When is the keto diet not recommended for women?
The keto diet is not recommended for people with thyroid problems, eating disorders or a history of eating disorders, gallbladder disease or removal, pancreatic disease, or liver conditions.
How the keto diet may affect the thyroid
Hypothyroidism in particular is ten times more likely to affect women than men.
A recent study showed how children with drug-resistant epilepsy who were on the keto diet for at least 1 year experienced thyroid malfunction and required L-thyroxine (used to treat low thyroid hormone). Girls in the study were at a higher risk of developing hypothyroidism compared to boys. On the contrary, a small study demonstrated how thyroid hormones increased in men while on a very low carb diet.
Another study on 12 obese women resulted in T3 thyroid hormone decreasing faster and to a greater extent after 3 weeks on a low-carb very-low-calorie diet compared to a high-carb very-low-calorie diet.
While science is still emerging about promising benefits of the keto diet specific to women, it’s important to talk with your doctor, listen to how your body feels, and make adjustments as you go along.
 Sex and gender differences in health: Science & Society Series on Sex and Science. Science & Society. 2012. https://www.ncbi.nlm.nih.gov/pmc/articles/PMC3388783/
 Ketogenic diet in endocrine disorders: Current perspectives. Journal of Postgraduate Medicine. 2017. https://www.ncbi.nlm.nih.gov/pmc/articles/PMC5664869/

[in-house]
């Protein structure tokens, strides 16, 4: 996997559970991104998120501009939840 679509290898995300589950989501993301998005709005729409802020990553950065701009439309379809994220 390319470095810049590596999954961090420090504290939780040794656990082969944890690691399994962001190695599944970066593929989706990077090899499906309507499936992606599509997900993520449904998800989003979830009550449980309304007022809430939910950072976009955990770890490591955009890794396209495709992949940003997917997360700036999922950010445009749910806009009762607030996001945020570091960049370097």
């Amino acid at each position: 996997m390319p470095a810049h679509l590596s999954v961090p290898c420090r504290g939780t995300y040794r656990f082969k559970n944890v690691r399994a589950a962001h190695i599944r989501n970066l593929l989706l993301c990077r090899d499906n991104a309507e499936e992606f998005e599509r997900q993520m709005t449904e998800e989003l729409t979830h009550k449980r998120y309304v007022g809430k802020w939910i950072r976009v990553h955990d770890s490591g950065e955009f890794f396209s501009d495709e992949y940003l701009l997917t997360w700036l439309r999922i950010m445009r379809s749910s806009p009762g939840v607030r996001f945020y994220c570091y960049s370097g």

Men and women respond differently to rapid weight loss: Metabolic outcomes of a multi-centre intervention study after a low-energy diet in 2500 overweight, individuals with pre-diabetes. Diabetes Obesity Metabolism. 2018. https://www.ncbi.nlm.nih.gov/pmc/articles/PMC6282840/
 Polycystic ovary Syndrome. U.S. Department of Health & Human Services. https://www.womenshealth.gov/a-z-topics/polycystic-ovary-syndrome.
 The effects of a low-carbohydrate, ketogenic diet on the polycystic ovary syndrome: a pilot study. Nutrition & Metabolism. 2005. https://nutritionandmetabolism.biomedcentral.com/articles/10.1186/1743-7075-2-35.
 What is the ketogenic diet? Academy of Nutrition and Dietetics. https://www.eatright.org/health/weight-loss/fad-diets/what-is-the-ketogenic-diet.
 Changes of thyroid hormonal status in patients receiving ketogenic diet due to intractable epilepsy. Journal of Pediatric Endocrinology Metabolism. 2017. https://www.ncbi.nlm.nih.gov/pubmed/28076316
 Body composition and hormonal responses to a carbohydrate-restricted diet. Metabolism. 2002. https://www.ncbi.nlm.nih.gov/pubmed/12077732
 The effect of varying carbohydrate content of a very-low-caloric diet on resting metabolic rate and thyroid hormones. Metabolism. 1986. https://www.ncbi.nlm.nih.gov/pubmed/3702673